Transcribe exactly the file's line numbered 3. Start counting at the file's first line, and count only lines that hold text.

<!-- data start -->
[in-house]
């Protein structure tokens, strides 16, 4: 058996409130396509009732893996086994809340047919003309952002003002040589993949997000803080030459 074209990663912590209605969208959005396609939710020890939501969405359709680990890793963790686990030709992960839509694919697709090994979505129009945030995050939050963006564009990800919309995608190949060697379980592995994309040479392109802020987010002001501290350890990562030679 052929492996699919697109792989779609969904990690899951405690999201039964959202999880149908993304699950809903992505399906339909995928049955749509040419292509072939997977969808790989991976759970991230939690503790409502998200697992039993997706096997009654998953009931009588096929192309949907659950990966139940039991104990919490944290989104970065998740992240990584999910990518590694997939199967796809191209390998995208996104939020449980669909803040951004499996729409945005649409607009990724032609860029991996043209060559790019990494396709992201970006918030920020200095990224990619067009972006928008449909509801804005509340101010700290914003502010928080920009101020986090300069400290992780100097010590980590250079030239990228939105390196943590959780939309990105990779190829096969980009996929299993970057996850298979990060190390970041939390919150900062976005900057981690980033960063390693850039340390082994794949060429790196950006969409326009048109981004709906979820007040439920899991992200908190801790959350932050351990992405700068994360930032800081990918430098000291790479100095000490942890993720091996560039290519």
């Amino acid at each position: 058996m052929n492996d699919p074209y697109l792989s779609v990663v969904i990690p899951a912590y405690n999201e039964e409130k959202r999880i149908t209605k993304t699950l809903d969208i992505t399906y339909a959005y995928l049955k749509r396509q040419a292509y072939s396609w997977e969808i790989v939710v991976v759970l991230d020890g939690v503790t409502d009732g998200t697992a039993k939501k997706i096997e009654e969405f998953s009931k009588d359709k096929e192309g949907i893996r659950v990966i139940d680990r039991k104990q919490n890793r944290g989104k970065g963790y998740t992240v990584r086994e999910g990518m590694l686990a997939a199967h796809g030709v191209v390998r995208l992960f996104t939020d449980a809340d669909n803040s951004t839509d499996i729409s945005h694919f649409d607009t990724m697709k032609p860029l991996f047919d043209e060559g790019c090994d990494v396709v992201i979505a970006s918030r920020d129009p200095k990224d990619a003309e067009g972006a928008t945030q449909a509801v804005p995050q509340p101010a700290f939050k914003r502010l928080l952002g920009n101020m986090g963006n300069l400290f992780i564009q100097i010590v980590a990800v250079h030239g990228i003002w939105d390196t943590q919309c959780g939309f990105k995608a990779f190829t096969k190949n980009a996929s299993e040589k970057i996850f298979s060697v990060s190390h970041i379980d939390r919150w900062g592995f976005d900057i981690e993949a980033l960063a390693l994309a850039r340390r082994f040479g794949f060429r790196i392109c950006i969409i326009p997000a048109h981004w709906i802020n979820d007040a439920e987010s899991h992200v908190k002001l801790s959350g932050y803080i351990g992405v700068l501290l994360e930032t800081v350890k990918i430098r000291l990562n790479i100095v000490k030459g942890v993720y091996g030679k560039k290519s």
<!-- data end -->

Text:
């Amino acid at each position: 058996m052929n492996d699919p074209y697109l792989s779609v990663v969904i990690p899951a912590y405690n999201e039964e409130k959202r999880i149908t209605k993304t699950l809903d969208i992505t399906y339909a959005y995928l049955k749509r396509q040419a292509y072939s396609w997977e969808i790989v939710v991976v759970l991230d020890g939690v503790t409502d009732g998200t697992a039993k939501k997706i096997e009654e969405f998953s009931k009588d359709k096929e192309g949907i893996r659950v990966i139940d680990r039991k104990q919490n890793r944290g989104k970065g963790y998740t992240v990584r086994e999910g990518m590694l686990a997939a199967h796809g030709v191209v390998r995208l992960f996104t939020d449980a809340d669909n803040s951004t839509d499996i729409s945005h694919f649409d607009t990724m697709k032609p860029l991996f047919d043209e060559g790019c090994d990494v396709v992201i979505a970006s918030r920020d129009p200095k990224d990619a003309e067009g972006a928008t945030q449909a509801v804005p995050q509340p101010a700290f939050k914003r502010l928080l952002g920009n101020m986090g963006n300069l400290f992780i564009q100097i010590v980590a990800v250079h030239g990228i003002w939105d390196t943590q919309c959780g939309f990105k995608a990779f190829t096969k190949n980009a996929s299993e040589k970057i996850f298979s060697v990060s190390h970041i379980d939390r919150w900062g592995f976005d900057i981690e993949a980033l960063a390693l994309a850039r340390r082994f040479g794949f060429r790196i392109c950006i969409i326009p997000a048109h981004w709906i802020n979820d007040a439920e987010s899991h992200v908190k002001l801790s959350g932050y803080i351990g992405v700068l501290l994360e930032t800081v350890k990918i430098r000291l990562n790479i100095v000490k030459g942890v993720y091996g030679k560039k290519s």